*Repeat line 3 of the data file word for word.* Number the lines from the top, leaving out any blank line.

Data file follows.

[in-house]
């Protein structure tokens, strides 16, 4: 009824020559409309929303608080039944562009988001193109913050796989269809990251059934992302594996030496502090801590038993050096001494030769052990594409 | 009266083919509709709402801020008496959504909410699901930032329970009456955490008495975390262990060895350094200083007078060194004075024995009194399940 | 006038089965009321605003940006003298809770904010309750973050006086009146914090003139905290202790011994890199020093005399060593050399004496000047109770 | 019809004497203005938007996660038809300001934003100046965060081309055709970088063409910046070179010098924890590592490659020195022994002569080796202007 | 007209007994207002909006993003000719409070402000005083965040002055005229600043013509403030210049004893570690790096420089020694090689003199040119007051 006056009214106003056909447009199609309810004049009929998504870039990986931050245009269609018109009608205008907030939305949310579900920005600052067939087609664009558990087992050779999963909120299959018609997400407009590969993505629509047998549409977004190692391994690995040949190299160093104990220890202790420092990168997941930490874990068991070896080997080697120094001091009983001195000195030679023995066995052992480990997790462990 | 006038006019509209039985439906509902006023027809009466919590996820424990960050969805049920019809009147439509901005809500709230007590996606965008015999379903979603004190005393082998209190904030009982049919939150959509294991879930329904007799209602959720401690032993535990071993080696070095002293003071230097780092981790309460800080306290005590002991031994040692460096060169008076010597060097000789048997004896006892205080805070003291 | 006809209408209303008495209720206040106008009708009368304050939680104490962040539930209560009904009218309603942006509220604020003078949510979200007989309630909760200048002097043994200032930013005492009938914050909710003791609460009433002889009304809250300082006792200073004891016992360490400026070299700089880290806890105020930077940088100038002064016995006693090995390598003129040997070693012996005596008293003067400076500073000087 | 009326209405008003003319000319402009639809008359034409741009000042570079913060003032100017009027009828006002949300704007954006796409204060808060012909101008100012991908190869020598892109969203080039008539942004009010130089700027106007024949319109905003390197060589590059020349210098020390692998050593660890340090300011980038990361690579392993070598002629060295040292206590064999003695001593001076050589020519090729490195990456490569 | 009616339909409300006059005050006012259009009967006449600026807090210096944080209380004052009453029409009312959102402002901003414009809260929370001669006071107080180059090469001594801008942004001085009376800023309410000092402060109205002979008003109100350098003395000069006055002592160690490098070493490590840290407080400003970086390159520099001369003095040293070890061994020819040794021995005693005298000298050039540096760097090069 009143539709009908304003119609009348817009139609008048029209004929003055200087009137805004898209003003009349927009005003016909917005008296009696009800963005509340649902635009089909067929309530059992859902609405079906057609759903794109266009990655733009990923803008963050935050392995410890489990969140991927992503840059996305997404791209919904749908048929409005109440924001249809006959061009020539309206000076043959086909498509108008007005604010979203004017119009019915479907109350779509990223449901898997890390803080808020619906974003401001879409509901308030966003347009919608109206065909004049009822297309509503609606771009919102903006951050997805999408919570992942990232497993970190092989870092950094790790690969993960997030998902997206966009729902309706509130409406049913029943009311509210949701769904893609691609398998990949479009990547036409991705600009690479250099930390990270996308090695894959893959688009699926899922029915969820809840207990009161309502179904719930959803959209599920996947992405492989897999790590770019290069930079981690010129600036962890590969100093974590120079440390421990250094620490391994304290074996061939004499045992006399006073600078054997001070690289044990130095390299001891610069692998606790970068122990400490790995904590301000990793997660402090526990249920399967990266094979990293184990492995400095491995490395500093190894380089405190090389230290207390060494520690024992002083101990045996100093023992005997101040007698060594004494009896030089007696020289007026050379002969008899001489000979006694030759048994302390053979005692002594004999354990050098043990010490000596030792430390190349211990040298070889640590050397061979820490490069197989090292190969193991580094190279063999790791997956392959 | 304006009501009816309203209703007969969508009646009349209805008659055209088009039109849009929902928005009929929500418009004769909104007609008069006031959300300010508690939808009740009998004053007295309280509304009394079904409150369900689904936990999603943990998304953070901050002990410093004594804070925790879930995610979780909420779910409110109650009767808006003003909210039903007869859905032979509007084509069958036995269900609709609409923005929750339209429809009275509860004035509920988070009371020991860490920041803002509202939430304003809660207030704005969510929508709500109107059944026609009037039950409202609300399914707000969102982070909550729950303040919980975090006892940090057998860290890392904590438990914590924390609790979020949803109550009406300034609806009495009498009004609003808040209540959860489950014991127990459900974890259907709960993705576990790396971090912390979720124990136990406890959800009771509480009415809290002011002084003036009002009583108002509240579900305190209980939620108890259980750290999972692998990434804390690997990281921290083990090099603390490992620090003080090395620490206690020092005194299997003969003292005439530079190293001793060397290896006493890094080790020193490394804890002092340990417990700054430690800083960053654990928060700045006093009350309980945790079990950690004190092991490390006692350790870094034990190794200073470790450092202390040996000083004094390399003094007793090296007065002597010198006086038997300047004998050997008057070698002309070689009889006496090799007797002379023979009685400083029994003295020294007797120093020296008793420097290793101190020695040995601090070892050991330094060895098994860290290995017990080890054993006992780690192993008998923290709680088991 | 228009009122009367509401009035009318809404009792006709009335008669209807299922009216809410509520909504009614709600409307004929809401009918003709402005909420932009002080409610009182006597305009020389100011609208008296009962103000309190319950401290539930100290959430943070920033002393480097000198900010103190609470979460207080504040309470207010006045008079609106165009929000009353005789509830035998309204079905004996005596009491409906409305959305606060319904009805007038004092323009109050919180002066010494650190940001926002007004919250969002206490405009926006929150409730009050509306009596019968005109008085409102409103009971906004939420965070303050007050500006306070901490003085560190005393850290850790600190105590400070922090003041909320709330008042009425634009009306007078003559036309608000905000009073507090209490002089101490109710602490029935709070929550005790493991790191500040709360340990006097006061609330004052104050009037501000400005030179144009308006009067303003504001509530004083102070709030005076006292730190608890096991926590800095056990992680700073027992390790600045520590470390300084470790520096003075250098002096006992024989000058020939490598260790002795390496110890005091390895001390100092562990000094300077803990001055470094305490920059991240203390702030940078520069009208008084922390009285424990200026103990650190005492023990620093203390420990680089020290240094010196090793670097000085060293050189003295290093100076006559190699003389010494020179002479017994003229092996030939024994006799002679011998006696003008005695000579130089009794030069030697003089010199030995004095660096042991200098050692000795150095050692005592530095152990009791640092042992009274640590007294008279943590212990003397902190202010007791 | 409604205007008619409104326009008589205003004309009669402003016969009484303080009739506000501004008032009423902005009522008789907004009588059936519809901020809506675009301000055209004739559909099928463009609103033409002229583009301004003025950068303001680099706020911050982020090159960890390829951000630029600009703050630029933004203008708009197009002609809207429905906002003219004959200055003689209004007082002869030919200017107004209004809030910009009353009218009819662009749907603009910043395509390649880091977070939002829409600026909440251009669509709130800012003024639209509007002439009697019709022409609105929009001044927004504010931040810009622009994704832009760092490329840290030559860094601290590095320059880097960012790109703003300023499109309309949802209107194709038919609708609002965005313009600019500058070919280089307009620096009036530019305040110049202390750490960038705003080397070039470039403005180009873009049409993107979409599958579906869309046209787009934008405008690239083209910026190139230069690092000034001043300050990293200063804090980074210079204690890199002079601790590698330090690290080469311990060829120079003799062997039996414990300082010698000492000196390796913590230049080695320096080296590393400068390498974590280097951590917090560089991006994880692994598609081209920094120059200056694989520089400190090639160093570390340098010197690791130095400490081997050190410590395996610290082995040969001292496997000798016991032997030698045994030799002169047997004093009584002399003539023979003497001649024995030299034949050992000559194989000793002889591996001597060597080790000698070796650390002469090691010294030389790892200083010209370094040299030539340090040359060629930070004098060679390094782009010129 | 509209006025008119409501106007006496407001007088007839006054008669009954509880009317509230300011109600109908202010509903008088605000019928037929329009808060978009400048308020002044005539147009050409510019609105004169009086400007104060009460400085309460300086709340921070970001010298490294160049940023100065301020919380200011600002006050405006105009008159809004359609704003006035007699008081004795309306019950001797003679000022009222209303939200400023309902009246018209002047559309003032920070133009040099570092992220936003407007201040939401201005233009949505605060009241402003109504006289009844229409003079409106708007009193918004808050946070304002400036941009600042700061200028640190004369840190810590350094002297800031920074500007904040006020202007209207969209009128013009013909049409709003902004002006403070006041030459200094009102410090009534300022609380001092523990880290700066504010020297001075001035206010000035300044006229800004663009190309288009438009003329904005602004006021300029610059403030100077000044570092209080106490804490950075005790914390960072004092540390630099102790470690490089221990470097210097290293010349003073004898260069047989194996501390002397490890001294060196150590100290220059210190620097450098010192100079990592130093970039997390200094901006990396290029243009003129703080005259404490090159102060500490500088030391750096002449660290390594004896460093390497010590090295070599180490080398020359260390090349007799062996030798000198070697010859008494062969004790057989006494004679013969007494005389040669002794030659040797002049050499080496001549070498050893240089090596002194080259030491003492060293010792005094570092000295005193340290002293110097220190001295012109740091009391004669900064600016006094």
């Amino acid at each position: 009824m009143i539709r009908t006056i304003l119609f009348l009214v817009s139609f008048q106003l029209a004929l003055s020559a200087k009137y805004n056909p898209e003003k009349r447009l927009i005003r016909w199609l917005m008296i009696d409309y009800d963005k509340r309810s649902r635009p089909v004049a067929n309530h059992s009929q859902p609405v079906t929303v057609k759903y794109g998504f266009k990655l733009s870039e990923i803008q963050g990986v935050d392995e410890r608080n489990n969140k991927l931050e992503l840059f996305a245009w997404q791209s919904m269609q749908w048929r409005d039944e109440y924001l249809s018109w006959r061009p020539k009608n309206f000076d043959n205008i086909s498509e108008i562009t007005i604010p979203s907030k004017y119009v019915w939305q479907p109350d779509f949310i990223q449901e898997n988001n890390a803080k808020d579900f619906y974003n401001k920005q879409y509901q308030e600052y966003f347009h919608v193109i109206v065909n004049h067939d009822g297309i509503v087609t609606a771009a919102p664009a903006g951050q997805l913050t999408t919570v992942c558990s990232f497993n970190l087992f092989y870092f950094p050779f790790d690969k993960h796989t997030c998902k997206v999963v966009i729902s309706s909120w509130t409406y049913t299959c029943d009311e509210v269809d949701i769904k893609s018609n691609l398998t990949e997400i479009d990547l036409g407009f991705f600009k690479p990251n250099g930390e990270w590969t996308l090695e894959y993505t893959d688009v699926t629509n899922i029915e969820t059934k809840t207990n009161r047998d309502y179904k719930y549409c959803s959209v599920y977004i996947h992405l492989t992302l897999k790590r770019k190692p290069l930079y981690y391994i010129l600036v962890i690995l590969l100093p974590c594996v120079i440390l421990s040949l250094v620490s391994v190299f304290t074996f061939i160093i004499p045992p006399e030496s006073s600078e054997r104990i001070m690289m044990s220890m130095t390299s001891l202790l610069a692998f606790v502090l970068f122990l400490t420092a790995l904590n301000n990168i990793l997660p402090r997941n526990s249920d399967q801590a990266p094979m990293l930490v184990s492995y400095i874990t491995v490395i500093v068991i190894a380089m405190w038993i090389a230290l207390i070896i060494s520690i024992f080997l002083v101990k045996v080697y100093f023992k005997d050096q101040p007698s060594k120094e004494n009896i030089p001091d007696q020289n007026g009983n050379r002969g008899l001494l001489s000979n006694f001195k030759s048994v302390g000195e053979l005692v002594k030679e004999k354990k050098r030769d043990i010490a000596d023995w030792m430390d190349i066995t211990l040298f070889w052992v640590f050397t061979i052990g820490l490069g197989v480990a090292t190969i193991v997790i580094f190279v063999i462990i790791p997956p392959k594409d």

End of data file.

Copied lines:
């Amino acid at each position: 009824m009143i539709r009908t006056i304003l119609f009348l009214v817009s139609f008048q106003l029209a004929l003055s020559a200087k009137y805004n056909p898209e003003k009349r447009l927009i005003r016909w199609l917005m008296i009696d409309y009800d963005k509340r309810s649902r635009p089909v004049a067929n309530h059992s009929q859902p609405v079906t929303v057609k759903y794109g998504f266009k990655l733009s870039e990923i803008q963050g990986v935050d392995e410890r608080n489990n969140k991927l931050e992503l840059f996305a245009w997404q791209s919904m269609q749908w048929r409005d039944e109440y924001l249809s018109w006959r061009p020539k009608n309206f000076d043959n205008i086909s498509e108008i562009t007005i604010p979203s907030k004017y119009v019915w939305q479907p109350d779509f949310i990223q449901e898997n988001n890390a803080k808020d579900f619906y974003n401001k920005q879409y509901q308030e600052y966003f347009h919608v193109i109206v065909n004049h067939d009822g297309i509503v087609t609606a771009a919102p664009a903006g951050q997805l913050t999408t919570v992942c558990s990232f497993n970190l087992f092989y870092f950094p050779f790790d690969k993960h796989t997030c998902k997206v999963v966009i729902s309706s909120w509130t409406y049913t299959c029943d009311e509210v269809d949701i769904k893609s018609n691609l398998t990949e997400i479009d990547l036409g407009f991705f600009k690479p990251n250099g930390e990270w590969t996308l090695e894959y993505t893959d688009v699926t629509n899922i029915e969820t059934k809840t207990n009161r047998d309502y179904k719930y549409c959803s959209v599920y977004i996947h992405l492989t992302l897999k790590r770019k190692p290069l930079y981690y391994i010129l600036v962890i690995l590969l100093p974590c594996v120079i440390l421990s040949l250094v620490s391994v190299f304290t074996f061939i160093i004499p045992p006399e030496s006073s600078e054997r104990i001070m690289m044990s220890m130095t390299s001891l202790l610069a692998f606790v502090l970068f122990l400490t420092a790995l904590n301000n990168i990793l997660p402090r997941n526990s249920d399967q801590a990266p094979m990293l930490v184990s492995y400095i874990t491995v490395i500093v068991i190894a380089m405190w038993i090389a230290l207390i070896i060494s520690i024992f080997l002083v101990k045996v080697y100093f023992k005997d050096q101040p007698s060594k120094e004494n009896i030089p001091d007696q020289n007026g009983n050379r002969g008899l001494l001489s000979n006694f001195k030759s048994v302390g000195e053979l005692v002594k030679e004999k354990k050098r030769d043990i010490a000596d023995w030792m430390d190349i066995t211990l040298f070889w052992v640590f050397t061979i052990g820490l490069g197989v480990a090292t190969i193991v997790i580094f190279v063999i462990i790791p997956p392959k594409d």